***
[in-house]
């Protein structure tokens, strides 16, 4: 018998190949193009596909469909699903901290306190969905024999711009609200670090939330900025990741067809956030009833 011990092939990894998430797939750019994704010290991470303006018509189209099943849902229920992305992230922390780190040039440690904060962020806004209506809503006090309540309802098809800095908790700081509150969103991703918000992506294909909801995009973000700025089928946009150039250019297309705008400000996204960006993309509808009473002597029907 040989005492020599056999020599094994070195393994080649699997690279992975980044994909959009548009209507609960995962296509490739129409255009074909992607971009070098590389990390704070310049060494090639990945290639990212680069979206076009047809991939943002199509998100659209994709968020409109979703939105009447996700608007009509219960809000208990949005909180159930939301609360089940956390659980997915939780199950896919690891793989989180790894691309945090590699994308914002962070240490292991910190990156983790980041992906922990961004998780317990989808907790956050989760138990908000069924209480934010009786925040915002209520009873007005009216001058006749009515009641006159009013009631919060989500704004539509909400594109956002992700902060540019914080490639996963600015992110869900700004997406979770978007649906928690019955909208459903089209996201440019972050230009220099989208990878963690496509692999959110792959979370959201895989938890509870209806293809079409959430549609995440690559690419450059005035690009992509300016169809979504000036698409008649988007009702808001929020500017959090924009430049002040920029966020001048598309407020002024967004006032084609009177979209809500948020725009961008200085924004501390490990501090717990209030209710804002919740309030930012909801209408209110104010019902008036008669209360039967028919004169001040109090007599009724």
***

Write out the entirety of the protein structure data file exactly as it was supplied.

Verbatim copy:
[in-house]
């Protein structure tokens, strides 16, 4: 018998190949193009596909469909699903901290306190969905024999711009609200670090939330900025990741067809956030009833 011990092939990894998430797939750019994704010290991470303006018509189209099943849902229920992305992230922390780190040039440690904060962020806004209506809503006090309540309802098809800095908790700081509150969103991703918000992506294909909801995009973000700025089928946009150039250019297309705008400000996204960006993309509808009473002597029907 040989005492020599056999020599094994070195393994080649699997690279992975980044994909959009548009209507609960995962296509490739129409255009074909992607971009070098590389990390704070310049060494090639990945290639990212680069979206076009047809991939943002199509998100659209994709968020409109979703939105009447996700608007009509219960809000208990949005909180159930939301609360089940956390659980997915939780199950896919690891793989989180790894691309945090590699994308914002962070240490292991910190990156983790980041992906922990961004998780317990989808907790956050989760138990908000069924209480934010009786925040915002209520009873007005009216001058006749009515009641006159009013009631919060989500704004539509909400594109956002992700902060540019914080490639996963600015992110869900700004997406979770978007649906928690019955909208459903089209996201440019972050230009220099989208990878963690496509692999959110792959979370959201895989938890509870209806293809079409959430549609995440690559690419450059005035690009992509300016169809979504000036698409008649988007009702808001929020500017959090924009430049002040920029966020001048598309407020002024967004006032084609009177979209809500948020725009961008200085924004501390490990501090717990209030209710804002919740309030930012909801209408209110104010019902008036008669209360039967028919004169001040109090007599009724």